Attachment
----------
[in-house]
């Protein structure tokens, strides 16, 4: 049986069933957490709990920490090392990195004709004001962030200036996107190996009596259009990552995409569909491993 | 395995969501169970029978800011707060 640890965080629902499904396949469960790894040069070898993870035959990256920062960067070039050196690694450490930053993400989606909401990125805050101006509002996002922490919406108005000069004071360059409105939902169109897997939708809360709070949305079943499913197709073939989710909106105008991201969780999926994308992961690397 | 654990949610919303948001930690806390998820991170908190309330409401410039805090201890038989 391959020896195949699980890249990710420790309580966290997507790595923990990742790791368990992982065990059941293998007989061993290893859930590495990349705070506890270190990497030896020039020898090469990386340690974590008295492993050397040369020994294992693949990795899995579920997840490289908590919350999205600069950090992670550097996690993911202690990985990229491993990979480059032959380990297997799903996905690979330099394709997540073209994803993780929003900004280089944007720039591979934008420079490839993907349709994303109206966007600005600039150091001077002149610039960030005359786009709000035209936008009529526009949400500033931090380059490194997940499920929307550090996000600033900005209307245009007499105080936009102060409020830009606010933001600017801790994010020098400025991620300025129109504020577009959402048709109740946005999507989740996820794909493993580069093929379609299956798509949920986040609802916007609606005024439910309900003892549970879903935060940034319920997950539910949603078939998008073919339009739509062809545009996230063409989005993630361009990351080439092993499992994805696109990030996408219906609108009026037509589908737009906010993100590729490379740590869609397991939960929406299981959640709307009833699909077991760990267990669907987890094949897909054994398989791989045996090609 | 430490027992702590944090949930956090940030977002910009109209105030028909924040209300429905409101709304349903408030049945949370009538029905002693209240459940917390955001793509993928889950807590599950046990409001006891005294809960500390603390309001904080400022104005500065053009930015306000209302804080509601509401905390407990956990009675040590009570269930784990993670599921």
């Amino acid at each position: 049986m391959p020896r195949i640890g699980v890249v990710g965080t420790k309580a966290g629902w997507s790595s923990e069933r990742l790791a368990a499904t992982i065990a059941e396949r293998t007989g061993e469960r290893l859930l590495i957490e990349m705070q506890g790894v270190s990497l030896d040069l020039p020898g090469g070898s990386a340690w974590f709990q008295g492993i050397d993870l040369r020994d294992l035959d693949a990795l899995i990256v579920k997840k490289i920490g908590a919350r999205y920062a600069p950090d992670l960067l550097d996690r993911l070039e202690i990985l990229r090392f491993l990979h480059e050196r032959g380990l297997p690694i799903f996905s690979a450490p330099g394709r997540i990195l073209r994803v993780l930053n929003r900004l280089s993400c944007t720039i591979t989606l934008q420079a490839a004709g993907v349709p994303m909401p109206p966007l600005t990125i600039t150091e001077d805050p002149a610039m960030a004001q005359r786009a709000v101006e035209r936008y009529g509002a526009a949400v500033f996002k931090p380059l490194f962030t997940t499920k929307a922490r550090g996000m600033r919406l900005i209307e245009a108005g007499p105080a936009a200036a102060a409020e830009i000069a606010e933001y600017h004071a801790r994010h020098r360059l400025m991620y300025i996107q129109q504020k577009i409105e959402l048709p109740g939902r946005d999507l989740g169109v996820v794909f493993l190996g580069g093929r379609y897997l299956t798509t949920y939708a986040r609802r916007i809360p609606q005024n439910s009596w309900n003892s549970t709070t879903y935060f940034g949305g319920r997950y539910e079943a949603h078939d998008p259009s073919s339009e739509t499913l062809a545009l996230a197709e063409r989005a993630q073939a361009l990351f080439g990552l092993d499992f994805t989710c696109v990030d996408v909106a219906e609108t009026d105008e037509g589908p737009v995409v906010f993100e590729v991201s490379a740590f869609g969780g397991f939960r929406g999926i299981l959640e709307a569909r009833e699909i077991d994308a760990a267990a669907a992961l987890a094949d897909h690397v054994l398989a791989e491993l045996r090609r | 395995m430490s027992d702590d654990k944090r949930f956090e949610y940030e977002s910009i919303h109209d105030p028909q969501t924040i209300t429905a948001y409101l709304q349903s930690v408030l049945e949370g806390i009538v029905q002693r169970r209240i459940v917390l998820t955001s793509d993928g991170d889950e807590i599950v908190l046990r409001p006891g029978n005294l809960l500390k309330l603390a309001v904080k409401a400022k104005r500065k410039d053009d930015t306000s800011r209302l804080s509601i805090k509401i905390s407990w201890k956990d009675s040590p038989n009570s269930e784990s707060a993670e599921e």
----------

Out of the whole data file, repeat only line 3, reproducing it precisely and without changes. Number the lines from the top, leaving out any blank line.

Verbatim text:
């Amino acid at each position: 049986m391959p020896r195949i640890g699980v890249v990710g965080t420790k309580a966290g629902w997507s790595s923990e069933r990742l790791a368990a499904t992982i065990a059941e396949r293998t007989g061993e469960r290893l859930l590495i957490e990349m705070q506890g790894v270190s990497l030896d040069l020039p020898g090469g070898s990386a340690w974590f709990q008295g492993i050397d993870l040369r020994d294992l035959d693949a990795l899995i990256v579920k997840k490289i920490g908590a919350r999205y920062a600069p950090d992670l960067l550097d996690r993911l070039e202690i990985l990229r090392f491993l990979h480059e050196r032959g380990l297997p690694i799903f996905s690979a450490p330099g394709r997540i990195l073209r994803v993780l930053n929003r900004l280089s993400c944007t720039i591979t989606l934008q420079a490839a004709g993907v349709p994303m909401p109206p966007l600005t990125i600039t150091e001077d805050p002149a610039m960030a004001q005359r786009a709000v101006e035209r936008y009529g509002a526009a949400v500033f996002k931090p380059l490194f962030t997940t499920k929307a922490r550090g996000m600033r919406l900005i209307e245009a108005g007499p105080a936009a200036a102060a409020e830009i000069a606010e933001y600017h004071a801790r994010h020098r360059l400025m991620y300025i996107q129109q504020k577009i409105e959402l048709p109740g939902r946005d999507l989740g169109v996820v794909f493993l190996g580069g093929r379609y897997l299956t798509t949920y939708a986040r609802r916007i809360p609606q005024n439910s009596w309900n003892s549970t709070t879903y935060f940034g949305g319920r997950y539910e079943a949603h078939d998008p259009s073919s339009e739509t499913l062809a545009l996230a197709e063409r989005a993630q073939a361009l990351f080439g990552l092993d499992f994805t989710c696109v990030d996408v909106a219906e609108t009026d105008e037509g589908p737009v995409v906010f993100e590729v991201s490379a740590f869609g969780g397991f939960r929406g999926i299981l959640e709307a569909r009833e699909i077991d994308a760990a267990a669907a992961l987890a094949d897909h690397v054994l398989a791989e491993l045996r090609r | 395995m430490s027992d702590d654990k944090r949930f956090e949610y940030e977002s910009i919303h109209d105030p028909q969501t924040i209300t429905a948001y409101l709304q349903s930690v408030l049945e949370g806390i009538v029905q002693r169970r209240i459940v917390l998820t955001s793509d993928g991170d889950e807590i599950v908190l046990r409001p006891g029978n005294l809960l500390k309330l603390a309001v904080k409401a400022k104005r500065k410039d053009d930015t306000s800011r209302l804080s509601i805090k509401i905390s407990w201890k956990d009675s040590p038989n009570s269930e784990s707060a993670e599921e």